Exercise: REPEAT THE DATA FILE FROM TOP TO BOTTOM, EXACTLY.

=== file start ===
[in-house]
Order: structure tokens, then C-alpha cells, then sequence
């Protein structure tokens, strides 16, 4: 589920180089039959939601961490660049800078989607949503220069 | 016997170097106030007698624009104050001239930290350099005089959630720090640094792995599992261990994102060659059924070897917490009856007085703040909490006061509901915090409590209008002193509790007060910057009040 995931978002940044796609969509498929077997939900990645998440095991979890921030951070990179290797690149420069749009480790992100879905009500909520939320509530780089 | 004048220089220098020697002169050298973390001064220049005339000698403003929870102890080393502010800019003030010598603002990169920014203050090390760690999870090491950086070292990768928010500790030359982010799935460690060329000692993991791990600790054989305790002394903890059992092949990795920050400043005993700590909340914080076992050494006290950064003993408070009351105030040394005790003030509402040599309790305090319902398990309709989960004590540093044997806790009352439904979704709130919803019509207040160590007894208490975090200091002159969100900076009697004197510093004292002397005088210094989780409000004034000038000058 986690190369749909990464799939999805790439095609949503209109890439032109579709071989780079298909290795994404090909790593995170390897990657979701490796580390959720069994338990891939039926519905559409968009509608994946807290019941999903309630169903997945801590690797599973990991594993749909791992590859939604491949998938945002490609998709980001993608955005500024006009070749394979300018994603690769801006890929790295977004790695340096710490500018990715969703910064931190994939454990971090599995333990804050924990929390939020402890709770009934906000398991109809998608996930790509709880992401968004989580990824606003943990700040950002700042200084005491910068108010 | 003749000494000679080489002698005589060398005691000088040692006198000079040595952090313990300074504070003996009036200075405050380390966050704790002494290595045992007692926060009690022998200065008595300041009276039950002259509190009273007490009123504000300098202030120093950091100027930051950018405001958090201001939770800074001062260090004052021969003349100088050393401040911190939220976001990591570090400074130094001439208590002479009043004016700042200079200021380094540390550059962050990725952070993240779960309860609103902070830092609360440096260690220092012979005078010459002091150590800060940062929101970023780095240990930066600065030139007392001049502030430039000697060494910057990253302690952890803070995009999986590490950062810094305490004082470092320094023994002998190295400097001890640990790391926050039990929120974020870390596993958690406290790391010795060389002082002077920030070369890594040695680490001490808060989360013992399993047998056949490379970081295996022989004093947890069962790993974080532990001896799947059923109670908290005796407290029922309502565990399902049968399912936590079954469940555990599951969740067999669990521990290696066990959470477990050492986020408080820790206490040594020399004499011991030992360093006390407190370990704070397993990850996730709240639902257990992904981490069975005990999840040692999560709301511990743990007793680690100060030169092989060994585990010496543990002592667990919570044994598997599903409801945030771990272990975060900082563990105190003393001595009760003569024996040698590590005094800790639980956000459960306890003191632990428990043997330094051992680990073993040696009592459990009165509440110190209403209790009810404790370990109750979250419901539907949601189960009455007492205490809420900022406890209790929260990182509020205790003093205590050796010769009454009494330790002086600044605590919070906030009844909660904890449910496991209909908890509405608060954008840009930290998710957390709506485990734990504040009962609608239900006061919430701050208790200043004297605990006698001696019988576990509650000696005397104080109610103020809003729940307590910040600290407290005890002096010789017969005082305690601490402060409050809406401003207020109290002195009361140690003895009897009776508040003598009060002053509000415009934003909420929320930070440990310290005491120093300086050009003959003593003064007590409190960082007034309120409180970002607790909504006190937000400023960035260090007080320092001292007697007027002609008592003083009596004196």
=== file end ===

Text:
[in-house]
Order: structure tokens, then C-alpha cells, then sequence
């Protein structure tokens, strides 16, 4: 589920180089039959939601961490660049800078989607949503220069 | 016997170097106030007698624009104050001239930290350099005089959630720090640094792995599992261990994102060659059924070897917490009856007085703040909490006061509901915090409590209008002193509790007060910057009040 995931978002940044796609969509498929077997939900990645998440095991979890921030951070990179290797690149420069749009480790992100879905009500909520939320509530780089 | 004048220089220098020697002169050298973390001064220049005339000698403003929870102890080393502010800019003030010598603002990169920014203050090390760690999870090491950086070292990768928010500790030359982010799935460690060329000692993991791990600790054989305790002394903890059992092949990795920050400043005993700590909340914080076992050494006290950064003993408070009351105030040394005790003030509402040599309790305090319902398990309709989960004590540093044997806790009352439904979704709130919803019509207040160590007894208490975090200091002159969100900076009697004197510093004292002397005088210094989780409000004034000038000058 986690190369749909990464799939999805790439095609949503209109890439032109579709071989780079298909290795994404090909790593995170390897990657979701490796580390959720069994338990891939039926519905559409968009509608994946807290019941999903309630169903997945801590690797599973990991594993749909791992590859939604491949998938945002490609998709980001993608955005500024006009070749394979300018994603690769801006890929790295977004790695340096710490500018990715969703910064931190994939454990971090599995333990804050924990929390939020402890709770009934906000398991109809998608996930790509709880992401968004989580990824606003943990700040950002700042200084005491910068108010 | 003749000494000679080489002698005589060398005691000088040692006198000079040595952090313990300074504070003996009036200075405050380390966050704790002494290595045992007692926060009690022998200065008595300041009276039950002259509190009273007490009123504000300098202030120093950091100027930051950018405001958090201001939770800074001062260090004052021969003349100088050393401040911190939220976001990591570090400074130094001439208590002479009043004016700042200079200021380094540390550059962050990725952070993240779960309860609103902070830092609360440096260690220092012979005078010459002091150590800060940062929101970023780095240990930066600065030139007392001049502030430039000697060494910057990253302690952890803070995009999986590490950062810094305490004082470092320094023994002998190295400097001890640990790391926050039990929120974020870390596993958690406290790391010795060389002082002077920030070369890594040695680490001490808060989360013992399993047998056949490379970081295996022989004093947890069962790993974080532990001896799947059923109670908290005796407290029922309502565990399902049968399912936590079954469940555990599951969740067999669990521990290696066990959470477990050492986020408080820790206490040594020399004499011991030992360093006390407190370990704070397993990850996730709240639902257990992904981490069975005990999840040692999560709301511990743990007793680690100060030169092989060994585990010496543990002592667990919570044994598997599903409801945030771990272990975060900082563990105190003393001595009760003569024996040698590590005094800790639980956000459960306890003191632990428990043997330094051992680990073993040696009592459990009165509440110190209403209790009810404790370990109750979250419901539907949601189960009455007492205490809420900022406890209790929260990182509020205790003093205590050796010769009454009494330790002086600044605590919070906030009844909660904890449910496991209909908890509405608060954008840009930290998710957390709506485990734990504040009962609608239900006061919430701050208790200043004297605990006698001696019988576990509650000696005397104080109610103020809003729940307590910040600290407290005890002096010789017969005082305690601490402060409050809406401003207020109290002195009361140690003895009897009776508040003598009060002053509000415009934003909420929320930070440990310290005491120093300086050009003959003593003064007590409190960082007034309120409180970002607790909504006190937000400023960035260090007080320092001292007697007027002609008592003083009596004196």